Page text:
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Sm. Tarakdasi Debi and anr. Vs. Paresh Chandra Saha - Court Judgment

LegalCrystal Citation
SubjectLimitation
CourtKolkata High Court
Decided On
Case NumberA.F.A.O. No. 32 of 1963
Judge
Reported inAIR1967Cal332
ActsLimitation Act, 1908 - Section 15 - Schedule - Article 182(2)
AppellantSm. Tarakdasi Debi and anr.
RespondentParesh Chandra Saha
Appellant AdvocateNiranjan Benerjee and ;Mrinal Kumar Ghosh, Advs.
Respondent AdvocateAmarendra Nath Gupta, Adv.
DispositionAppeal dismissed
Cases Referred and Gyaniram v. Gangabai
Excerpt:
- .....in this appeal died about a year ago, it is declared that the appeal has abated.'thereafter, the present execution case was started on june 9, 1961. to this execution, objections were filed by the present appellants on two grounds, namely, (1) that the execution was time-barred and (2) that the execution was not maintainable, not, at any rate, at the instance of the applicant (respondent) alone. both these objections were overruled by the two courts below. hence this second miscellaneous appeal in this court.3. on the point of limitation, the appellant's objection was to this effect that, as, in the second appeal, mentioned hereinbefore, the sole respondent had died in 1956 and the appellant in or about the year 1957, the appeal came to an end, at least, in 1957, and the present.....
Judgment:

P.N. Mookerjee, J.

1. This appeal is by the judgment-debtor's representatives against the respondent, who, again, is the legal representative of the original decree-holder, the original judgment-debtor and the original decree-holder having both died in the course of the present litigation.

2. The decree is one for ejectment and costs. It was obtained a long time back. From the decree of the original Court, there was an appeal to the lower appellate court and, thereafter, a second appeal to this Court by the original judgment-debtor. During the pendency of that second appeal, the decree-holder first died in January 1956 and thereafter, it appears, the judgment-debtor died in or about the year 1957. The appeal, however, remained on the file of this Court until it appears to have been disposed of by an order of my learned brother, Banerjee, J., passed, on March 17, 1959, to the following effect:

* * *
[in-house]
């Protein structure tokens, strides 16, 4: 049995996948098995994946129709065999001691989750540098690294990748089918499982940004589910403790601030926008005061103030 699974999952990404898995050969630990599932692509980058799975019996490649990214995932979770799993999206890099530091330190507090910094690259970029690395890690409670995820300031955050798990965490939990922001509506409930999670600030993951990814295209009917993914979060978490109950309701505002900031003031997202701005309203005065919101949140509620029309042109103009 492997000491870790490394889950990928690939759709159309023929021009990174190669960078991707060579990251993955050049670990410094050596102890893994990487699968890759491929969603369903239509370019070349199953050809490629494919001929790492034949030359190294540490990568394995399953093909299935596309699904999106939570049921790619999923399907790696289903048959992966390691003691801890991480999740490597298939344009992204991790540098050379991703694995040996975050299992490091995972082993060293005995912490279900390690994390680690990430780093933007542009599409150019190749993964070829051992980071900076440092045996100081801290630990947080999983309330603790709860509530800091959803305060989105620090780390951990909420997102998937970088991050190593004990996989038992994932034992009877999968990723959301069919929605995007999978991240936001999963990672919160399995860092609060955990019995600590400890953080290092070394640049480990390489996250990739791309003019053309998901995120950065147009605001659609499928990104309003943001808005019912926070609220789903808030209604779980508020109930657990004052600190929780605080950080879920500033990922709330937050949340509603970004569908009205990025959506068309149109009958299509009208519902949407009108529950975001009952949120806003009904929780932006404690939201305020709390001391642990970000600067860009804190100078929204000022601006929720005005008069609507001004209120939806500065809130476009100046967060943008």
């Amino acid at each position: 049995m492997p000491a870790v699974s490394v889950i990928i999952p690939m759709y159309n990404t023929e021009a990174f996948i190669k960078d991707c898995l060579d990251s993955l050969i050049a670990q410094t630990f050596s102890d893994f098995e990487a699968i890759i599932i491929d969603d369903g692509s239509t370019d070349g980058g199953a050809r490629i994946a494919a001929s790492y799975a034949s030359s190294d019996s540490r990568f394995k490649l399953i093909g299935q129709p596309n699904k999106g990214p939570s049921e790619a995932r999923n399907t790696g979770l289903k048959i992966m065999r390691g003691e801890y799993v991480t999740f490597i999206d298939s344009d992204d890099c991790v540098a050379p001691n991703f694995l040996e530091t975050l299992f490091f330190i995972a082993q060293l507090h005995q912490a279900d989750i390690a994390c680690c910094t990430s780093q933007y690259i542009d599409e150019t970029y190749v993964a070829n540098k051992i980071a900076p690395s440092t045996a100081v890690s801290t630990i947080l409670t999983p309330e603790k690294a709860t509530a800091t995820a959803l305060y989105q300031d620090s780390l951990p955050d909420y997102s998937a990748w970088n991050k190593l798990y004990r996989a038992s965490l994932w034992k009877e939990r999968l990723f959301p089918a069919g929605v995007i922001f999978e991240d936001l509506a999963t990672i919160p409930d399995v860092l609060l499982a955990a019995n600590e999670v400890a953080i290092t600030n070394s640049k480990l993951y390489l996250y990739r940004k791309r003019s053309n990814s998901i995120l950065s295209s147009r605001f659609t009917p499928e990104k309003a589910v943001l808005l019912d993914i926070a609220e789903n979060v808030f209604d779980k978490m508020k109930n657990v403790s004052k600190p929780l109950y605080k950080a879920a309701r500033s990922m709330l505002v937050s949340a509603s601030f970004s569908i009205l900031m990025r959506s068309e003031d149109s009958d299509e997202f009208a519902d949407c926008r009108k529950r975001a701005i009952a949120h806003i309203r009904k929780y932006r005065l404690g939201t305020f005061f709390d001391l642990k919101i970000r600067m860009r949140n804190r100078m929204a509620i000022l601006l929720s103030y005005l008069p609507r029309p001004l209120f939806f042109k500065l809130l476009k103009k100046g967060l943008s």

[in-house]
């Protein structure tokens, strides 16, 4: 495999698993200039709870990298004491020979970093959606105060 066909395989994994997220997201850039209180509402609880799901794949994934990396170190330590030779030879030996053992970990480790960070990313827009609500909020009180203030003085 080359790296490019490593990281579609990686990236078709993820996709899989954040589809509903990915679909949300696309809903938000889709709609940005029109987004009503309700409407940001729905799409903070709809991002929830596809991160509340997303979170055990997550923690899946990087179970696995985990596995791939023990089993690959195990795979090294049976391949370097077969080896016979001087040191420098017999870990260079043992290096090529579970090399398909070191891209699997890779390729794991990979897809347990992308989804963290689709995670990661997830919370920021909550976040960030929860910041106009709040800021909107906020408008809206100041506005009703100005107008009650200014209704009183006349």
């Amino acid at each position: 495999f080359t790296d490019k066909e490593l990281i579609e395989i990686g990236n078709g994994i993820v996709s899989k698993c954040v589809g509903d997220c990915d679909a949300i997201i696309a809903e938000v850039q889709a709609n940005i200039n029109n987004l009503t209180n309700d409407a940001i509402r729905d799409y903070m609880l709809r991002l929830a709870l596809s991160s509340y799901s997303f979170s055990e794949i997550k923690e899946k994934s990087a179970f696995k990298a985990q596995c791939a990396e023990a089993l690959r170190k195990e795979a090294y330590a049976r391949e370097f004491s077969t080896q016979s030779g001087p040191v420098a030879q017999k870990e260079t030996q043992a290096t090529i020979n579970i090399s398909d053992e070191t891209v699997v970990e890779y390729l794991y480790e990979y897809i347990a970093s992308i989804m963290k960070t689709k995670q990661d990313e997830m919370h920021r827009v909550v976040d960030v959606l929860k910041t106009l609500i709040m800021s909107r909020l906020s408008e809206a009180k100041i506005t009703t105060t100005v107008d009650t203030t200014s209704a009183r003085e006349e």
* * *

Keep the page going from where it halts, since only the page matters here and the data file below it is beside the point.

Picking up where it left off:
'It being represented by the Advocate for the appellant that the sole appellant in this appeal died about a year ago, it is declared that the appeal has abated.'

Thereafter, the present execution case was started on June 9, 1961. To this execution, objections were filed by the present appellants on two grounds, namely, (1) that the execution was time-barred and (2) that the execution was not maintainable, not, at any rate, at the instance of the applicant (respondent) alone. Both these objections were overruled by the two courts below. Hence this second miscellaneous appeal in this Court.

3. On the point of limitation, the appellant's objection was to this effect that, as, in the second appeal, mentioned hereinbefore, the sole respondent had died in 1956 and the appellant in or about the year 1957, the appeal came to an end, at least, in 1957, and the present execution, filed on June 9, 1961, was time-barred, as it was filed beyond three years from the said termination of the second appeal. The appellants contend as part of this submission that the order of Banerjee, J. declaring that the appeal has abated would have no effect on limitation, as, under the law, the abatement would take place, as a matter of course, on the death of the party concerned irrespective of any order from Court and, indeed, no order of the Court was or would be necessary in that behalf. It was further contended that the order of Banerjee, J. was, in no sense, a judicial order but only an administrative order and could not be effective or relevant for purposes of the relevant Article 182(2) of the Indian Limitation Act. This submission of the appellants has been rejected by both the courts, relying, primarily, on a decision of this Court, reported in Gohur Bepari v. Ram Krishna Saha : AIR1927Cal760 . That decision has been sought to be distinguished by Mr. Banerjee, appearing for the appellants before me, on the ground that, in the first place, that was a case, where the abatement had occurred, not as a result of the death of the sole appellant, as in this instant case, but as a result of the death of the sole respondent, and, further, that, in that case, the order, declaring the abatement, or the declaration of abatement was made when, at least, one of the parties was alive. In the present case, Mr. Banerjee argues, the declaration by Banerjee J. was made at a time, when both the appellant and the respondent was dead and would thus,--on that ground alone and apart from anything else,--be wholly ineffective in law, at least, for purposes of limitation.